Current Observations Home Current Observations Home Current Observations Home

[Dis]Respect for America's Fallen Heroes Act

Tuesday, May 30, 2006

In light of recent events, I wanted to take a closer look at the First Amendment to The Constitution of the United States of America. To begin, lets refresh our memories as to it's language:

Bill of Rights

Amendment I

Congress shall make no law respecting an establishment of religion, or prohibiting the free exercise thereof; or abridging the freedom of speech, or of the press; or the right of the people peaceably to assemble, and to petition the government for a redress of grievances.

On Memorial Day of this year, President George Bush signed into law the Respect for America's Fallen Heroes Act. This act, among other things, is designed to "prevent protests within 300 feet of the entrance of a national cemetery and within 150 feet of a road into the cemetery. This restriction applies an hour before until an hour after a funeral. Those violating the act would face up to a $100,000 fine and up to a year in prison." (Quoting from this article.)
Again from the cited article, "This [act] was largely in response to the activities of a Kansas church group that has staged protests at military funerals around the country, claiming the deaths symbolized God's anger at U.S. tolerance of homosexuals." I've seen this group mentioned before in the news. As I understand it, they tend to show up at the funerals of fallen soldiers holding signs and making spectacles of themselves. They are expressing their belief that God has forsaken America because we, as a country, have embraced homosexuals and their lifestyles. (I may have their position wrong, so don't quote me on that.)
Now it seems that Congress has decided that it wants to honor the dead by making it unlawful to conduct an unauthorized demonstration at a funeral of a fallen soldier. While I think their cause is noble, they really have no authority to pass such laws. Referring back to the First Amendment, let us compare this language: "Congress shall make no law... abridging the freedom of speech [or abridging] the right of the people peaceably to assemble." with this language:
--No person may carry out--
    (1) a demonstration on the property of a cemetery under the control of the National Cemetery Administration or on the property of Arlington National Cemetery unless the demonstration has been approved by the cemetery superintendent or the director of the property on which the cemetery is located.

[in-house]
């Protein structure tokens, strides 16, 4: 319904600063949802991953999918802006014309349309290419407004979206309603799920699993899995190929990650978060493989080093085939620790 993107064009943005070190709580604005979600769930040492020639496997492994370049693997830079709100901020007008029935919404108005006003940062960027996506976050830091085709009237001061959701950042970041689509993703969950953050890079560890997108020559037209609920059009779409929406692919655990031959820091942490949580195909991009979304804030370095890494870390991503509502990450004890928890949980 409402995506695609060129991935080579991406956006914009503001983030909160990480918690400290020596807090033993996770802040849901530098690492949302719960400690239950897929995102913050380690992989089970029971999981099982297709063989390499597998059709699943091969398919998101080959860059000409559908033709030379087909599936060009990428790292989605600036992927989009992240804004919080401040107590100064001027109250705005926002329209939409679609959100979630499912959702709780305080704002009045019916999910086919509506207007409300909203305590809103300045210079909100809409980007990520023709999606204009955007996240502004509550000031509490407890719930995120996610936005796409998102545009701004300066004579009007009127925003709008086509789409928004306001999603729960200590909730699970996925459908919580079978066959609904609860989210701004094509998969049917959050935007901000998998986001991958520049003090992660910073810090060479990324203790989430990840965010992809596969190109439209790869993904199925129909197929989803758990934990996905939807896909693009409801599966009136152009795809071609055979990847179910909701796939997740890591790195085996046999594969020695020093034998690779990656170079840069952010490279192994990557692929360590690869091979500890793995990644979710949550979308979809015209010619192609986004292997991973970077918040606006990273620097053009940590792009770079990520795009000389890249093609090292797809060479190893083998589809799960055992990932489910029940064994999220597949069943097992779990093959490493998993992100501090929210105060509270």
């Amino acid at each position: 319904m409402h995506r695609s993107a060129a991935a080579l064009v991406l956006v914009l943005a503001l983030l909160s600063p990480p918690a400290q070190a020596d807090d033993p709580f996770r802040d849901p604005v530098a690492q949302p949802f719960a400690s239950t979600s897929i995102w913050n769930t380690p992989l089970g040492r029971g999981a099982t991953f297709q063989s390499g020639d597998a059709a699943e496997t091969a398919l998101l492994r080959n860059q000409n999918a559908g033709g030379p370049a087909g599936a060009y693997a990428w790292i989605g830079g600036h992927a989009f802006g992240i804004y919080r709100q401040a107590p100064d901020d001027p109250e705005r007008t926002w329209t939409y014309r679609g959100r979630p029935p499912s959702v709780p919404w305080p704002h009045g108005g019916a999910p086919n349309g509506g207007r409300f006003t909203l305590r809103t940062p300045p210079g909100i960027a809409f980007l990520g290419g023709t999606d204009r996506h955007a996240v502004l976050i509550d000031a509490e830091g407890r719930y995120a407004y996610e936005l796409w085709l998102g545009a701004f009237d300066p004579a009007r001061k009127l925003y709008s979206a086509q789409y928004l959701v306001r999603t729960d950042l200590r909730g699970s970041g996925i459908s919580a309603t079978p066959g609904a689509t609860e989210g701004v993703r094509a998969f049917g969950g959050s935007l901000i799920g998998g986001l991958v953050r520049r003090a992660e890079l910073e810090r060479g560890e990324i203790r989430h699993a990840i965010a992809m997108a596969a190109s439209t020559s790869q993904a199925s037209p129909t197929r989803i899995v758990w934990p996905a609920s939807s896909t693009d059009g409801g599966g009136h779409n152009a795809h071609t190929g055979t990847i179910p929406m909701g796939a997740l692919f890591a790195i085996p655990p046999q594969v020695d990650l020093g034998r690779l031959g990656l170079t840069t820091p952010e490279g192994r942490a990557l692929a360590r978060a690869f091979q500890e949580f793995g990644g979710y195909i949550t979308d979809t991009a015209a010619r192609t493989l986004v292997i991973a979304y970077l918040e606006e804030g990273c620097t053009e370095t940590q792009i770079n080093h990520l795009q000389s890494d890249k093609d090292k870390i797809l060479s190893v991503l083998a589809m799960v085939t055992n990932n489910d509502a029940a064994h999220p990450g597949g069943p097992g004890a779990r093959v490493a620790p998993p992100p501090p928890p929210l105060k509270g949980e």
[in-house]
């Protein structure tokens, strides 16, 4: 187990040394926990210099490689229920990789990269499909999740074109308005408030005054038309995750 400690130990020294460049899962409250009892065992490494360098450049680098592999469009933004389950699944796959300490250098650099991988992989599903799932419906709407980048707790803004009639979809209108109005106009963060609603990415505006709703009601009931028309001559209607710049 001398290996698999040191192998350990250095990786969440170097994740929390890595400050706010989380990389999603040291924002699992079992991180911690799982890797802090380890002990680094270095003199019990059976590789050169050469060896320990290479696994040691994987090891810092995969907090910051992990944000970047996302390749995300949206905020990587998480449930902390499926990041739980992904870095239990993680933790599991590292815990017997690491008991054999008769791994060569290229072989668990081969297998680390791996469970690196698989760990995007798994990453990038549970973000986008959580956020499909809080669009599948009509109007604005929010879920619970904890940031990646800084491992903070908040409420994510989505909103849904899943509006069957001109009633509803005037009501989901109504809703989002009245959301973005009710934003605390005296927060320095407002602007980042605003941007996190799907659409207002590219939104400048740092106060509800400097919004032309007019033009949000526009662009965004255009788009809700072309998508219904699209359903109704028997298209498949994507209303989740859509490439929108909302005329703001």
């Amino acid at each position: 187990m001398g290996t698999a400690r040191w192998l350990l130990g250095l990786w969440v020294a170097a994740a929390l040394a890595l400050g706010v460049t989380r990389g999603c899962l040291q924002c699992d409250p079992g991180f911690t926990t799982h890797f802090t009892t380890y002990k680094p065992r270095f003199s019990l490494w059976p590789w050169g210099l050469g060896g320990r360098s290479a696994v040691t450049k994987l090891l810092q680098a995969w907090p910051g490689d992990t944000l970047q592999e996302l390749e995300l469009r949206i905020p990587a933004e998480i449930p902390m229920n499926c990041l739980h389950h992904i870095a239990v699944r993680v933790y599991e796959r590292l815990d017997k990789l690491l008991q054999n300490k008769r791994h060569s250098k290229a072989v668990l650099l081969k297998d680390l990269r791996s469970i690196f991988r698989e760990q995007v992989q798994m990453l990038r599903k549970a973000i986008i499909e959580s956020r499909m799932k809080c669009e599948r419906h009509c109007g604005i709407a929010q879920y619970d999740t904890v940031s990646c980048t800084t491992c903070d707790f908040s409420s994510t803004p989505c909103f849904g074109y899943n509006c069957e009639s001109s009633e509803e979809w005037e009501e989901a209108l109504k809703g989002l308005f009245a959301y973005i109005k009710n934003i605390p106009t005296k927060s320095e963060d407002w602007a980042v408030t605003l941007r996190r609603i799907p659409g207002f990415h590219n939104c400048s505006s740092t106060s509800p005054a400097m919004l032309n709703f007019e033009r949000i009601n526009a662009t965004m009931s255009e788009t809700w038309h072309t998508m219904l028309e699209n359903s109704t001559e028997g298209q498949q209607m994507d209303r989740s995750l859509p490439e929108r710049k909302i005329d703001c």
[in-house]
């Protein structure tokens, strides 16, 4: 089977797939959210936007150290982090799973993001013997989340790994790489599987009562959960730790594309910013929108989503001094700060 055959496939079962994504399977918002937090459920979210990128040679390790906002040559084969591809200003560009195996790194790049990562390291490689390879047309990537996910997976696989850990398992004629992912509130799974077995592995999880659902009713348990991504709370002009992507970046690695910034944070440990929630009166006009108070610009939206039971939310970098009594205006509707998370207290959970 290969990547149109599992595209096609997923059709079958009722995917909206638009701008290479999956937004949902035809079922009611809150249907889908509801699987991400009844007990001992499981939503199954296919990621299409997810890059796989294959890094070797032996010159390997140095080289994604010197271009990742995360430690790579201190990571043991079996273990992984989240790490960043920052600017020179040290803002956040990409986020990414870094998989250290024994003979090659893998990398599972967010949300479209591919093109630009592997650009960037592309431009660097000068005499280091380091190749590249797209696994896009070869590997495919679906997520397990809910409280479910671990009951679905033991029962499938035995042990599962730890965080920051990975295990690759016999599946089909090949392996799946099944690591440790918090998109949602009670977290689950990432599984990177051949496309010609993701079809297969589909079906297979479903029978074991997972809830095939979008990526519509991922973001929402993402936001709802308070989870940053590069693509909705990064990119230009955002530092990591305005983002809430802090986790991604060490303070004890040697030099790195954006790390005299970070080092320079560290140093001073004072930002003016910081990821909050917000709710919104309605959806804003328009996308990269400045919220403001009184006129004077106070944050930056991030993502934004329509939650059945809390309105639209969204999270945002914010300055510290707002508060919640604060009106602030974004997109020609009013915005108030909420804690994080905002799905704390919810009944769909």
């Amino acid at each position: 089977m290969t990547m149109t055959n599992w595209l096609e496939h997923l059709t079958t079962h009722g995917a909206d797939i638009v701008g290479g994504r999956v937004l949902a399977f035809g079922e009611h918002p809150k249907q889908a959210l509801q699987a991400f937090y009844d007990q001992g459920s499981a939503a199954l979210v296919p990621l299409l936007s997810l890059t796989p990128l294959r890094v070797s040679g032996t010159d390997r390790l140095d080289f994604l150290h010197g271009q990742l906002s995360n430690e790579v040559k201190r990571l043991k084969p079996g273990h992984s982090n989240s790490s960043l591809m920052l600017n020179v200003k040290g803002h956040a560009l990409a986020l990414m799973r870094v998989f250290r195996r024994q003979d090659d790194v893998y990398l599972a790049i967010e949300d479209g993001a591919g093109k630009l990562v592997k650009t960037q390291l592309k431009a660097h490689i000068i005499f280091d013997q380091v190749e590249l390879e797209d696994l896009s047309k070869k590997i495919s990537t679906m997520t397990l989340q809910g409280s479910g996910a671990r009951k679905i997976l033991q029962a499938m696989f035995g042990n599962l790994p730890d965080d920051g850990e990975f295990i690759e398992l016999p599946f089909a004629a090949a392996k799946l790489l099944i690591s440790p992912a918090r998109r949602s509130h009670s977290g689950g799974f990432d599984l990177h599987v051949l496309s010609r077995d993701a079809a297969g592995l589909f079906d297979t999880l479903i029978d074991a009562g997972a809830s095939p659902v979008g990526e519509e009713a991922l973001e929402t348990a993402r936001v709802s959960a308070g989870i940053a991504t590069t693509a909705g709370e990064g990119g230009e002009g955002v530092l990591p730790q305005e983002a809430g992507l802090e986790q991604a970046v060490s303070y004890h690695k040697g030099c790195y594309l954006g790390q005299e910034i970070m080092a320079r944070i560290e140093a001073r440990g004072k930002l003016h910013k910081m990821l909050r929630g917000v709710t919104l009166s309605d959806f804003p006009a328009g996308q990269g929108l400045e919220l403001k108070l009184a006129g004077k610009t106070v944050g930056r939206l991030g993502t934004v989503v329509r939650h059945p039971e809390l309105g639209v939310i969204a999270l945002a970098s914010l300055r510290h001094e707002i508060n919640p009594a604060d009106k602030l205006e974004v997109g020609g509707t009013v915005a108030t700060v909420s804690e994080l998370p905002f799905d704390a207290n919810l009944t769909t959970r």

(2) with respect to such a cemetery, a demonstration during the period beginning 60 minutes before and ending 60 minutes after a funeral, memorial service, or ceremony is held, any part of which demonstration--
    (A)(ii) includes, as part of such demonstration, any individual willfully making or assisting in the making of any noise or diversion that disturbs or tends to disturb the peace or good order of the funeral, memorial service, or ceremony. (Source)
Now, I'll ask you: Does not the latter law directly conflict with the former Amendment? When the several states decided on the language of "no law," as used in the First Amendment, I believe they meant "no law." If they intended exceptions, they surely would have enumerated them. As it stands, 38USC2413(a) is a law passed by Congress which abridges both your freedom of speech [38USC2413(a)(2)(A)(ii)] and your freedom to assemble [38USC2413(a)(1)] and, therefore, is unconstitutional. What was really sickening about this was the comment made by the very person whom this legislation targeted: Rev. Fred Phelps. From the cited article, Phelps charged that,
Congress was "blatantly violating" his First Amendment rights. He said that if [this] became law, he would continue to demonstrate but would abide by the law's restrictions.
If we acquiesce to unconstitutional laws, what's the point in having the Constitution? It exists to protect us from this sort of arbitrary rule. We do a great injustice to our fallen soldiers by allowing laws like this to rule our conduct. These soldiers gave their lives to protect and defend the Constitution and the freedoms and liberties we once enjoyed in this country. I think they would be horrified to learn that they died in vain. As Mark pointed out in yesterday's post to South Puget Sound Libertarian, the soldiers alone are not the only fallen heroes--we should also memorialize the Constitution and the Bill of Rights, too.


Blogger Mark said...

We need to remember the Zeroth Amendment which allows Congress to override any of the First 10 Amendments on the ground of ... whatever it wants. Though we may cry for our departed Constitution, most likely, it never could have worked anyway.

9:48 AM  

Post a Comment

<< Home

Powered by Blogger |



Who Links